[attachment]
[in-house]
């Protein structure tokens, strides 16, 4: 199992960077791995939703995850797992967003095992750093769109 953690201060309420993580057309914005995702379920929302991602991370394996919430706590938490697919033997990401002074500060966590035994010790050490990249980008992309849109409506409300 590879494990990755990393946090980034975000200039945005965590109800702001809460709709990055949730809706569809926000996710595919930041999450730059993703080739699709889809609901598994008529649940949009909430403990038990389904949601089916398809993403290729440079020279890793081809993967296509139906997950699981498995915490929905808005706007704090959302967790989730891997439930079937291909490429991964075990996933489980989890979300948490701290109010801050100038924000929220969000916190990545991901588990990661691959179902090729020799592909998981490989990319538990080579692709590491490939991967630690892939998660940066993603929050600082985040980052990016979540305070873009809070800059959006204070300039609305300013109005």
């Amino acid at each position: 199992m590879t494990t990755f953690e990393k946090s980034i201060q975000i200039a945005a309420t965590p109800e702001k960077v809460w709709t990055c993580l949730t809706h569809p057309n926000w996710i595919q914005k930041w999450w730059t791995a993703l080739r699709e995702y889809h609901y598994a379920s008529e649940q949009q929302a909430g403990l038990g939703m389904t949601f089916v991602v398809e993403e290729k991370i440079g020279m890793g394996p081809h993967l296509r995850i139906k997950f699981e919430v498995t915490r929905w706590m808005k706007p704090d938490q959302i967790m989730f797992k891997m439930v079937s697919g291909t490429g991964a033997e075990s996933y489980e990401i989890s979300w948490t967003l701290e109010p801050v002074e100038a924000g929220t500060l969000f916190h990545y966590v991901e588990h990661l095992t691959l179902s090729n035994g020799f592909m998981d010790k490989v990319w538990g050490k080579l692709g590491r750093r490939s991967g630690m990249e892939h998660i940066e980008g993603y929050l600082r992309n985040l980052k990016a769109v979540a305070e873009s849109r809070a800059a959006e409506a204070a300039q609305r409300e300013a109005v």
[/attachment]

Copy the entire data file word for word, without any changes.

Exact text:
[in-house]
């Protein structure tokens, strides 16, 4: 199992960077791995939703995850797992967003095992750093769109 953690201060309420993580057309914005995702379920929302991602991370394996919430706590938490697919033997990401002074500060966590035994010790050490990249980008992309849109409506409300 590879494990990755990393946090980034975000200039945005965590109800702001809460709709990055949730809706569809926000996710595919930041999450730059993703080739699709889809609901598994008529649940949009909430403990038990389904949601089916398809993403290729440079020279890793081809993967296509139906997950699981498995915490929905808005706007704090959302967790989730891997439930079937291909490429991964075990996933489980989890979300948490701290109010801050100038924000929220969000916190990545991901588990990661691959179902090729020799592909998981490989990319538990080579692709590491490939991967630690892939998660940066993603929050600082985040980052990016979540305070873009809070800059959006204070300039609305300013109005």
């Amino acid at each position: 199992m590879t494990t990755f953690e990393k946090s980034i201060q975000i200039a945005a309420t965590p109800e702001k960077v809460w709709t990055c993580l949730t809706h569809p057309n926000w996710i595919q914005k930041w999450w730059t791995a993703l080739r699709e995702y889809h609901y598994a379920s008529e649940q949009q929302a909430g403990l038990g939703m389904t949601f089916v991602v398809e993403e290729k991370i440079g020279m890793g394996p081809h993967l296509r995850i139906k997950f699981e919430v498995t915490r929905w706590m808005k706007p704090d938490q959302i967790m989730f797992k891997m439930v079937s697919g291909t490429g991964a033997e075990s996933y489980e990401i989890s979300w948490t967003l701290e109010p801050v002074e100038a924000g929220t500060l969000f916190h990545y966590v991901e588990h990661l095992t691959l179902s090729n035994g020799f592909m998981d010790k490989v990319w538990g050490k080579l692709g590491r750093r490939s991967g630690m990249e892939h998660i940066e980008g993603y929050l600082r992309n985040l980052k990016a769109v979540a305070e873009s849109r809070a800059a959006e409506a204070a300039q609305r409300e300013a109005v």